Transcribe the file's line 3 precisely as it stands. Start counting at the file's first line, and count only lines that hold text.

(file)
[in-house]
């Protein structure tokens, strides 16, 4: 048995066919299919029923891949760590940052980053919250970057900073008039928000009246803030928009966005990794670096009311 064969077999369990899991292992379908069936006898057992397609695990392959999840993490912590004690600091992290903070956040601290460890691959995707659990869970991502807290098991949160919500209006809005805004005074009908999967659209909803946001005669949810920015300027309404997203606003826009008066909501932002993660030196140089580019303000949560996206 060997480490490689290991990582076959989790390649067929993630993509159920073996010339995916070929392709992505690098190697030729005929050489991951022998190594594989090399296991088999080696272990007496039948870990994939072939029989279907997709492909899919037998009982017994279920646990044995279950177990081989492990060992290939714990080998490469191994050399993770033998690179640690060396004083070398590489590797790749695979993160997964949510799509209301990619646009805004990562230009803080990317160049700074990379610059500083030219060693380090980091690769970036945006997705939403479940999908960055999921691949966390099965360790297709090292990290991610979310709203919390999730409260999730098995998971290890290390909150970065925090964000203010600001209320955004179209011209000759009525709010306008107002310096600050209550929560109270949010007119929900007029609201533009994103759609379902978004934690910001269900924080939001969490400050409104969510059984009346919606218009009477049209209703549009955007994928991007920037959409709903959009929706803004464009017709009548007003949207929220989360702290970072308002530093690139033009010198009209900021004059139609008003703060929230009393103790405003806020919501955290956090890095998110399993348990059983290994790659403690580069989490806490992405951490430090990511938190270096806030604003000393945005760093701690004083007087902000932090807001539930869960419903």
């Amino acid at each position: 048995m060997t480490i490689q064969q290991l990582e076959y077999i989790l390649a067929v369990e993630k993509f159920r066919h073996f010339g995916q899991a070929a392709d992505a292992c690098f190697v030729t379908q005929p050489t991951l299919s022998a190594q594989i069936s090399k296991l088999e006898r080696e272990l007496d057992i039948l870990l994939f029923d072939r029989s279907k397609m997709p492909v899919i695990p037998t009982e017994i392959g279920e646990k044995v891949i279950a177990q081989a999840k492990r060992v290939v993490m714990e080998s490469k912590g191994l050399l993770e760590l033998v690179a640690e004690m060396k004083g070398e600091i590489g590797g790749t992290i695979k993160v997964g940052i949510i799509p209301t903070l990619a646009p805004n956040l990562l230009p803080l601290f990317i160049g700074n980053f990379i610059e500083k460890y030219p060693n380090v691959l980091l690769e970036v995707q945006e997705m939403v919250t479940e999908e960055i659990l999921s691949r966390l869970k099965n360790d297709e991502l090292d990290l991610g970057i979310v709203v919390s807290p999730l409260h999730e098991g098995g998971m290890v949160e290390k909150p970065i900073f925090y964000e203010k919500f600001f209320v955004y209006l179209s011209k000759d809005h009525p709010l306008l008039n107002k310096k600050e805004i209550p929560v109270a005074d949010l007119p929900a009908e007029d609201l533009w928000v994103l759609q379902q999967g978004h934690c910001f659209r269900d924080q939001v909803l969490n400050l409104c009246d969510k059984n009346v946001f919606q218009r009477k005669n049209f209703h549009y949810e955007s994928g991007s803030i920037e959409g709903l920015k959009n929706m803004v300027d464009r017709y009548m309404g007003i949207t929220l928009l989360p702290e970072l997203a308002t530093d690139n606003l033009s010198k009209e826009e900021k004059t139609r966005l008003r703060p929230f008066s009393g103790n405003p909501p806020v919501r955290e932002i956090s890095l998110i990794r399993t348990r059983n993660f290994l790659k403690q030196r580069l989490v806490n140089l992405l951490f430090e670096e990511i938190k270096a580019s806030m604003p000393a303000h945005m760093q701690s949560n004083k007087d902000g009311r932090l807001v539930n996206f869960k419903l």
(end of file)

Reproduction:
């Amino acid at each position: 048995m060997t480490i490689q064969q290991l990582e076959y077999i989790l390649a067929v369990e993630k993509f159920r066919h073996f010339g995916q899991a070929a392709d992505a292992c690098f190697v030729t379908q005929p050489t991951l299919s022998a190594q594989i069936s090399k296991l088999e006898r080696e272990l007496d057992i039948l870990l994939f029923d072939r029989s279907k397609m997709p492909v899919i695990p037998t009982e017994i392959g279920e646990k044995v891949i279950a177990q081989a999840k492990r060992v290939v993490m714990e080998s490469k912590g191994l050399l993770e760590l033998v690179a640690e004690m060396k004083g070398e600091i590489g590797g790749t992290i695979k993160v997964g940052i949510i799509p209301t903070l990619a646009p805004n956040l990562l230009p803080l601290f990317i160049g700074n980053f990379i610059e500083k460890y030219p060693n380090v691959l980091l690769e970036v995707q945006e997705m939403v919250t479940e999908e960055i659990l999921s691949r966390l869970k099965n360790d297709e991502l090292d990290l991610g970057i979310v709203v919390s807290p999730l409260h999730e098991g098995g998971m290890v949160e290390k909150p970065i900073f925090y964000e203010k919500f600001f209320v955004y209006l179209s011209k000759d809005h009525p709010l306008l008039n107002k310096k600050e805004i209550p929560v109270a005074d949010l007119p929900a009908e007029d609201l533009w928000v994103l759609q379902q999967g978004h934690c910001f659209r269900d924080q939001v909803l969490n400050l409104c009246d969510k059984n009346v946001f919606q218009r009477k005669n049209f209703h549009y949810e955007s994928g991007s803030i920037e959409g709903l920015k959009n929706m803004v300027d464009r017709y009548m309404g007003i949207t929220l928009l989360p702290e970072l997203a308002t530093d690139n606003l033009s010198k009209e826009e900021k004059t139609r966005l008003r703060p929230f008066s009393g103790n405003p909501p806020v919501r955290e932002i956090s890095l998110i990794r399993t348990r059983n993660f290994l790659k403690q030196r580069l989490v806490n140089l992405l951490f430090e670096e990511i938190k270096a580019s806030m604003p000393a303000h945005m760093q701690s949560n004083k007087d902000g009311r932090l807001v539930n996206f869960k419903l």